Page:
I didn’t start racing my bike until I moved to California from Vancouver in 2012. Since then, I had only raced in the US. This year I decided to go to Saint Georges, Quebec for Canadian Nationals, which was my first time racing in Canada – and it was a blast.
Thursday was the first race, the time trial. I was the seventh racer off out of about 35 ladies. The course was two times over a 15km (9 mile) out and back course that started downhill, was flat for a bit and then climbed about 3km (1.5 miles) to a turn around. The course was made very challenging by the gusty winds; the weather reported steady winds at about 20km/hour (12miles/hour) and gusting up to 35km/hour (20miles/hour). Even though riding in Davis had me used to winds, I was very sketched out with the wind gusts on the very fast descents. I managed to keep hold of my bike and finish in 9th place. Carol-Ann Kanuel (Velocio-Sram) finished in first place, 1 minute ahead of 2nd.
Friday afternoon about 55 ladies rolled out for the road race. The course set out for 30km of net uphill which led to a 14km circuit that we did 3 times, then turned off the circuit to head back to the start/finish. The circuit started with a 1km (half mile) climb, that pitched very steep before the crest, then continued along a mostly downhill/flat course before turning back into the climb.
Every time heading into the climb I made sure I was well positioned at the front where I could be on attacks made by Optum p/b Kelly Benefits who had 4 riders in the race. I managed to stay with the front group every time over the climb, however within a few kilometers additional riders would gradually catch on. Early in the second lap of the circuit, a Trek Red Truck rider (who a very large, strong team) went off the front. Optum riders put the chase onto the rider during the third lap and she was brought back as we exited the circuit to head back to the start/finish.
Coming out of the circuit was a long gradual climb. Heading up this Carol-Ann Kanuel (Velocio-Sram) attacked and set a very tough pace. Again, I stayed with this move that left 6 riders. I really thought this move would stick since it had all of the favourites, except Leah Kirchman Optum’s sprinter. The move was brought back by Optum after some time and gradually a reduced group came back together. Denise Ramsden went off the front and managed to get a gap of about 2 minutes. However, Optum again put the chase on and brought it back in the final kilometers.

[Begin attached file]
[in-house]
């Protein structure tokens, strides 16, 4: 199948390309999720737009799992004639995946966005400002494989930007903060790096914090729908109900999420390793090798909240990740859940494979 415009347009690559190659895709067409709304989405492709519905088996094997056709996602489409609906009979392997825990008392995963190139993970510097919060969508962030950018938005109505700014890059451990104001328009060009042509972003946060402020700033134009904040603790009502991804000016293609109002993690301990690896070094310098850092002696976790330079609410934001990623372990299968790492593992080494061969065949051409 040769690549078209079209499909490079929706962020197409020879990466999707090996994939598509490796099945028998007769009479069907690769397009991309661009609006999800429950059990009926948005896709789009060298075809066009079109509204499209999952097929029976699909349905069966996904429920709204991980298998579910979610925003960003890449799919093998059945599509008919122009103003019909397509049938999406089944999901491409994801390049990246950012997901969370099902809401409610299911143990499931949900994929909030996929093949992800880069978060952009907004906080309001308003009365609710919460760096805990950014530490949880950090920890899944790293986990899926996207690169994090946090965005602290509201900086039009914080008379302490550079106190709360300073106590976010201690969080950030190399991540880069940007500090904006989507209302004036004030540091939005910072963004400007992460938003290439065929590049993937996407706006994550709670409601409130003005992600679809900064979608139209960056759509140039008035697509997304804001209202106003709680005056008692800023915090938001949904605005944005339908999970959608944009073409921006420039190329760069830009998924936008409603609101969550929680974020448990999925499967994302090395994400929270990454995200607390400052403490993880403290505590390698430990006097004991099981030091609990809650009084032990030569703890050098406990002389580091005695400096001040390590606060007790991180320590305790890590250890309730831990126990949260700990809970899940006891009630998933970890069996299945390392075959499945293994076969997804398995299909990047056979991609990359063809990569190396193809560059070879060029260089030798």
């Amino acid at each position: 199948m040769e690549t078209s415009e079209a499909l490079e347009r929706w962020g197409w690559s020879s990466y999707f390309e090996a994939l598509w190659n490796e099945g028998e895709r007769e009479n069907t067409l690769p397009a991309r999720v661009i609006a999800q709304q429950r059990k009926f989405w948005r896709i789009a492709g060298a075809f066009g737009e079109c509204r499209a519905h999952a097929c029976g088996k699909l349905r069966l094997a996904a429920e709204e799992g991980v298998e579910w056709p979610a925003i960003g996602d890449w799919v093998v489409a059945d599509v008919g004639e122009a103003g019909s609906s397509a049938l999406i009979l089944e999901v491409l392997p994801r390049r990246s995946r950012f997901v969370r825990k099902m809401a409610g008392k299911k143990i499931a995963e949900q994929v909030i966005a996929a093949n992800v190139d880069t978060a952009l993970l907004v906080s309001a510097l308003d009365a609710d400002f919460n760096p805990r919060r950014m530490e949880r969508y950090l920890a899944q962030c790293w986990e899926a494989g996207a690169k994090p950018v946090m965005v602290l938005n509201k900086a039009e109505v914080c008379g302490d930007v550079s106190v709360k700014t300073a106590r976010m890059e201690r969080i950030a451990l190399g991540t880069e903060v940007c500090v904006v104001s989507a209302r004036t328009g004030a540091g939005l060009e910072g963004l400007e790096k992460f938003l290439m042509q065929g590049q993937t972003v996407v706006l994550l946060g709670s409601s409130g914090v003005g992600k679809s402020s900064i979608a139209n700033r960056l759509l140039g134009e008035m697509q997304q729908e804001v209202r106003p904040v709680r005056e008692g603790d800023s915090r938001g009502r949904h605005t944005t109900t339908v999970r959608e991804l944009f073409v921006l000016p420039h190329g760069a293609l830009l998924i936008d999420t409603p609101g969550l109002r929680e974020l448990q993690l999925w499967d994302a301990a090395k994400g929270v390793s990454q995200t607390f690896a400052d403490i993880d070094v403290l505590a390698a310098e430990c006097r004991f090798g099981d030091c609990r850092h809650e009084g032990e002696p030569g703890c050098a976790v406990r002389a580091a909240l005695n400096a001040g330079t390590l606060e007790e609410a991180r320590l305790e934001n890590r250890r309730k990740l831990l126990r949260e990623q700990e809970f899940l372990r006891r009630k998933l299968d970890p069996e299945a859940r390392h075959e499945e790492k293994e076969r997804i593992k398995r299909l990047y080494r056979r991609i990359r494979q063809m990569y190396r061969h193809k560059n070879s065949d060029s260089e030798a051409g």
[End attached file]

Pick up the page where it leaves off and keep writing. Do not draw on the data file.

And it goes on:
The race came down to a sprint of a reduced group (maybe 20 ladies were left). The finish turns right into a 200m uphill sprint to the finish. I managed to pull off 8th in the finish. Joelle Numainville (Bigla Pro Cycling) became the new Canadian Road Champion.
On Saturday I had the day off before the crit on Sunday. The crit was over a 1.3 km, four corner course that had the same start finish (including the 200m uphill) as the road race. The course crested after the start/finish, turned left to descend a bit, then there was a significant descent between turns 2 and 3.
I was slightly out of my element going into this race since it was raining before and during the crit – and given California’s drought conditions I was slightly worried about handling my bike in the rain. During some warm up laps over the course I took the corners with some speed and figured I could handle the rain just fine.
I started at the back of pack, so I worked hard to get to the front quickly, especially during the corners and the downhill. This paid off as the race became aggressive quickly and every time I looked behind me I could see gaps forming and the pack becoming smaller and smaller. Even though I told myself I was going to sit back and not get too excited during the race, I attacked at about the 5th lap and I stayed away long enough to collect a preme (my first preme in Canadian dollars!). After I was brought back I sat in and followed moves.
At about 10 laps to go, Allison Jackson (Twenty Sixteen) and Denise Ramsden (Trek Red Truck) attacked and got some separation. They stayed about 15 seconds away, but Leah Kirchmann (Optum’s sprinter and 2014’s Canadian crit cham) was with the remaining pack and no one wanted to bring her up. Heading into the 6 laps to go, my rear derailleur cable snapped – which made for a lot of standing low cadence work for the rest of the race. The two escapees stayed away and Allison Jackson won the crit. Despite not having rear gears, I managed to stay with the remaining pack until the finish, and came in seventh. Leah Kirchman sprinted from our group for third. The course and weather proved to be even more decisive than I realized; only 11 riders finished the race.
Being in Quebec made for a great week of racing, and exploring a part of Canada I had never been to before. I look forward to going back for more racing soon. One of the best parts – after the crit I got to enjoy something I rarely get in the States, Poutine!